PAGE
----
poor, towards future generations and towards humanity as a whole” (49). For
this tourism must be respectful of the environment, looking to reach a perfect
harmony with creation, so as to guarantee the sustainability of the resources
on which it depends, while not leading to irreversible ecological

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Contact with nature is important and therefore tourism must
make an effort to respect and value the beauty of creation, from the conviction
that “many people experience peace and tranquility, renewal and
reinvigoration, when they come into close contact with the beauty and harmony
of nature. There exists a certain reciprocity: as we care for creation, we
realize that God, through creation, cares for us” (Benedict XVI, World Day of
Peace 2010 message, 13).

There is an element that makes even this effort more
imperative than ever. In the search for God, the human being discovers ways to
bring himself closer to the Mystery, which has creation as a starting point
(CCC 31). Nature and biological diversity speak to us of God Creator, He that
makes himself present in His creation, “for from the greatness and the
beauty of created things their original author, by analogy, is seen (Wis. 13:5),
“for the original source of beauty fashioned them.” (Wis. 13:3) This
is why the world, in its diversity, “presents itself before man’s eyes as
evidence of God, the place where his creative, providential and redemptive
power unfolds” (CSD 487) For this reason, tourism, bringing us closer to
creation in its variety and wealth, can be an occasion to promote and increase
the religious experience.

All of this makes looking for a balance between
tourism and biological diversity, in which they mutually support each other,
urgent and necessary, so that economic development and environmental protection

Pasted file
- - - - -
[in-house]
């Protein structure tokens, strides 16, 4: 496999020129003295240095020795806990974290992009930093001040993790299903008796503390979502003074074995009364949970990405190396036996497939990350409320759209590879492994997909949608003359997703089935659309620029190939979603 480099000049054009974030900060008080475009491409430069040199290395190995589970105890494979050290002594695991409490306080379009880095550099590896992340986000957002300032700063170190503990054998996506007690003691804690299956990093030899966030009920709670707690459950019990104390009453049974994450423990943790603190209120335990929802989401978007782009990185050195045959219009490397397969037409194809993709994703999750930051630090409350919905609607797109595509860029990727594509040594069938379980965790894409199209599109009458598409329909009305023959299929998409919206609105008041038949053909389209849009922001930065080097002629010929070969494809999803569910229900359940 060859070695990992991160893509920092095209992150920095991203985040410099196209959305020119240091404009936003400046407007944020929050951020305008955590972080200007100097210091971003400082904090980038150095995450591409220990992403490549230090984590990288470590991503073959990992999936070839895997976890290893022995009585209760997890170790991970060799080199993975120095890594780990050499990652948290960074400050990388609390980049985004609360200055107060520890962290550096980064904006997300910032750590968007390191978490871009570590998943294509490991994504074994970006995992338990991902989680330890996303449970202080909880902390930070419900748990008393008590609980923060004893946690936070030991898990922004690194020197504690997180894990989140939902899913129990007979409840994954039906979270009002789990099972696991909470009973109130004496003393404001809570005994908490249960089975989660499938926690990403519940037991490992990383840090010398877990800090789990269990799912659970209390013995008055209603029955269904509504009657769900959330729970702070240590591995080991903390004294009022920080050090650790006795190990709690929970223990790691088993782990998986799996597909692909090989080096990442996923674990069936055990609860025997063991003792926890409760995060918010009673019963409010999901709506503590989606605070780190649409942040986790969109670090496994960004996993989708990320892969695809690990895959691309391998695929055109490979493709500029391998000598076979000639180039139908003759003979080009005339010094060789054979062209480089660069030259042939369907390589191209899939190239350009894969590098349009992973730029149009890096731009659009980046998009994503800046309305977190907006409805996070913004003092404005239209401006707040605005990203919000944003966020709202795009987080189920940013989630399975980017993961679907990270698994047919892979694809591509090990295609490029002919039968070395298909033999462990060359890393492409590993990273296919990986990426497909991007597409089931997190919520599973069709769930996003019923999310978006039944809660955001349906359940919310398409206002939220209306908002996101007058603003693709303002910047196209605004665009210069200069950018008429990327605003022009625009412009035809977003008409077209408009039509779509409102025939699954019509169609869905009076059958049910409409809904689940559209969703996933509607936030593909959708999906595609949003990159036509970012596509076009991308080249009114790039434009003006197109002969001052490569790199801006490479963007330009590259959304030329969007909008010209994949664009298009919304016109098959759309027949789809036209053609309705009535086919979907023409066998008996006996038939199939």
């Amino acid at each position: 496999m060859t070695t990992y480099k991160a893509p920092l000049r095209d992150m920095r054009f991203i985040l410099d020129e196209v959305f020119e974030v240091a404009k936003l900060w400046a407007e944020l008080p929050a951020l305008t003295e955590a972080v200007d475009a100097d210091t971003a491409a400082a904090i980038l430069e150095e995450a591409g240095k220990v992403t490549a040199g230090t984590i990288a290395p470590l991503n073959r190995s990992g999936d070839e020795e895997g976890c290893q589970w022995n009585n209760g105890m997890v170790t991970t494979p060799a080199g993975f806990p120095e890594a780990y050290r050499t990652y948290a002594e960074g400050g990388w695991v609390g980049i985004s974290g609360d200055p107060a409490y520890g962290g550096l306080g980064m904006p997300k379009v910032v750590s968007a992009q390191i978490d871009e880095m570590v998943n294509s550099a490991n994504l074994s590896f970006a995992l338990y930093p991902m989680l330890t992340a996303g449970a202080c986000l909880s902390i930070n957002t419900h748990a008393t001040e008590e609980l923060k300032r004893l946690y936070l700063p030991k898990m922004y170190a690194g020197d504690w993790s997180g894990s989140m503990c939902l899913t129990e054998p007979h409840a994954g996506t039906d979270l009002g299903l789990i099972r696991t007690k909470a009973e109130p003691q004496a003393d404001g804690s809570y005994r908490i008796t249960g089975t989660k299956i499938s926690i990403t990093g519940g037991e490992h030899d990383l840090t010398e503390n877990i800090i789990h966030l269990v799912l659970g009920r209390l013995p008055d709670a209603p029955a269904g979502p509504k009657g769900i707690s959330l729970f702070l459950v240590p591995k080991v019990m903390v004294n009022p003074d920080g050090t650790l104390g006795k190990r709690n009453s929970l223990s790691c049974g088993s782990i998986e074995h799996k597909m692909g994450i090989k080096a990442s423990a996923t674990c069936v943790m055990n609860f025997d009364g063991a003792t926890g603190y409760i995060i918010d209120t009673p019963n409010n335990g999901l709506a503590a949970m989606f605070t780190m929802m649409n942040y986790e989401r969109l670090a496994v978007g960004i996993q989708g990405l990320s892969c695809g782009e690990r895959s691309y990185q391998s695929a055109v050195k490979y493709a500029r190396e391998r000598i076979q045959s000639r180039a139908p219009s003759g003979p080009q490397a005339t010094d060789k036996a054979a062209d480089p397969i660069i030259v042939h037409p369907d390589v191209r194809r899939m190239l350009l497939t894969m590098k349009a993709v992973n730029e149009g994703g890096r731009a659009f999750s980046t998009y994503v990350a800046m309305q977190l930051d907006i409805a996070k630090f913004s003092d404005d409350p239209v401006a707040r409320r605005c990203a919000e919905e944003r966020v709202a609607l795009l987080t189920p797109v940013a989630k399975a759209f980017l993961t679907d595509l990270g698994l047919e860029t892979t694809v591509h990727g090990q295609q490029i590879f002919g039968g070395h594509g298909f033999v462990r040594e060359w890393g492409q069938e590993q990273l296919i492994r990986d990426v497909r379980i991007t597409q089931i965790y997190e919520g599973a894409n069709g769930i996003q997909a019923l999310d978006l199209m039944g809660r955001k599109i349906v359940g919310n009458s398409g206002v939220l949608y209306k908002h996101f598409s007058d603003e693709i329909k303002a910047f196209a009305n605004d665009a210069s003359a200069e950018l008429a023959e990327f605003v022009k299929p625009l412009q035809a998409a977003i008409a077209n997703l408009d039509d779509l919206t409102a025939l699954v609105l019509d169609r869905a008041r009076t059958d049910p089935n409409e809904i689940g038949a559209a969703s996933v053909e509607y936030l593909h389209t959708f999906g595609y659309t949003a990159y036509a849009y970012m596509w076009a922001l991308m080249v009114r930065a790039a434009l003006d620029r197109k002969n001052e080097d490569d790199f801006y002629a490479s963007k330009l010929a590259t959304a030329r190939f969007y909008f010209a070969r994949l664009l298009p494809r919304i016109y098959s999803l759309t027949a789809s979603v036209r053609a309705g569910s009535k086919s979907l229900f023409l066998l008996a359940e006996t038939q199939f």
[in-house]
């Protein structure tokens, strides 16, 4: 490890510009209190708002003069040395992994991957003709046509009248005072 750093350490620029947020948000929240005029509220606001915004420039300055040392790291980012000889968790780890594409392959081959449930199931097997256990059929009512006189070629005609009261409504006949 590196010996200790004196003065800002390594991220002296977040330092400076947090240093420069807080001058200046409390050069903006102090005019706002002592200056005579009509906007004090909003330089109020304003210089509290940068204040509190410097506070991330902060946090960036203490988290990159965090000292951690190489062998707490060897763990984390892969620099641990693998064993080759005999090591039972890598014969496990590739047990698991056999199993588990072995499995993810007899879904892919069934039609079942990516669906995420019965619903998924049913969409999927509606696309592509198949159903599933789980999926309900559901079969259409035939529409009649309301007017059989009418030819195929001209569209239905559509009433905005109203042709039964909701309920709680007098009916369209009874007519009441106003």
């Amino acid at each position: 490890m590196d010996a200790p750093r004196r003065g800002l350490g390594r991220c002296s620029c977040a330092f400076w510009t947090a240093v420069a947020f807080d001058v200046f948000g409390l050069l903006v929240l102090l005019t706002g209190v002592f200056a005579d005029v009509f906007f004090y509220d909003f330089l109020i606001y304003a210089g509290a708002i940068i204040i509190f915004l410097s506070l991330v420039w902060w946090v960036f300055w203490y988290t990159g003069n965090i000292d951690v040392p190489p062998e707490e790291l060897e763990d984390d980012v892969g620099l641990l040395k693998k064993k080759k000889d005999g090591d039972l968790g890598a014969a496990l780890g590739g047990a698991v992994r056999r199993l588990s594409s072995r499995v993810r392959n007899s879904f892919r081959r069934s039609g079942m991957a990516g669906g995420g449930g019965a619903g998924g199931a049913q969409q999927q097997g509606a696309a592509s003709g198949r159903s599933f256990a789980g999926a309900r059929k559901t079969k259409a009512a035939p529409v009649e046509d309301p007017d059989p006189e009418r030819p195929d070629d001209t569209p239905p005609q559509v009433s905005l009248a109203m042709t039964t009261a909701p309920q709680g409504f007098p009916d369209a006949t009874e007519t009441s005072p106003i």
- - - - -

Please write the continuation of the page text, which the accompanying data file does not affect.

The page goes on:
do not appear as opposed and incompatible elements, but rather that there is a
tendency to reconcile the demands of both (CSD 470).

Benedictines changing the way life is lived

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Benedictine abbots and by extension all monks, nuns and Christians are expected to give to the Lord an account of the way the goods of creation are used (Rule of St Benedict & Luke 16:2). In various contexts Pope Benedict has also addressed the Church on the proper use of creation for the good humanity and over the long haul. Questions of environmental sustainability surface more and more these days with critical assessments of how we live viz. the ideals by which we live (the Gospel, theology), questions of stewardship, availability of manpower, money, etc.
A good example of what I am indicating are the environmental programs sponsored by the monks of St John’s Abbey and University to take a deeper look into a holistic approach to the environment in light of various disciplines. In the last few years the monks of the Abbey of Saint Gregory the Great, Portsmouth, RI, have begun a number of initiatives to be good stewards: a wind turbine and a large garden to supply the abbey and the school with fresh vegetables, name a few (more info here). Also, we can survey various abbeys who made some good choices by the planting of hundreds of trees to reclaim a forest by the monks of St Meinrad Archabbey, the comprehensive review of Sant’Anselmo (Rome) to see how more efficient they can be, Conception Abbey working wind technology and St Mary’s Abbey maintaining an apple orchard, an extensive garden, land preservation and a few bee hives. But these few good things raise the question of how all of us think and act green for better and healthy living.
Monks, nuns, priests, brothers and sisters are expected to live differently from the secular counterparts; seemingly the seculars do a lot better a living with a green consciousness. But Benedictines and Franciscans usually get praise for their being good stewards of creation.
Two very recent items which are good to note: 

About the author

Paul A. Zalonski is from New Haven, CT. He is a member of the Fraternity of Communion and Liberation, a Catholic ecclesial movement, and an Oblate of Saint Benedict. Contact Paul at paulzalonski[at]yahoo.com.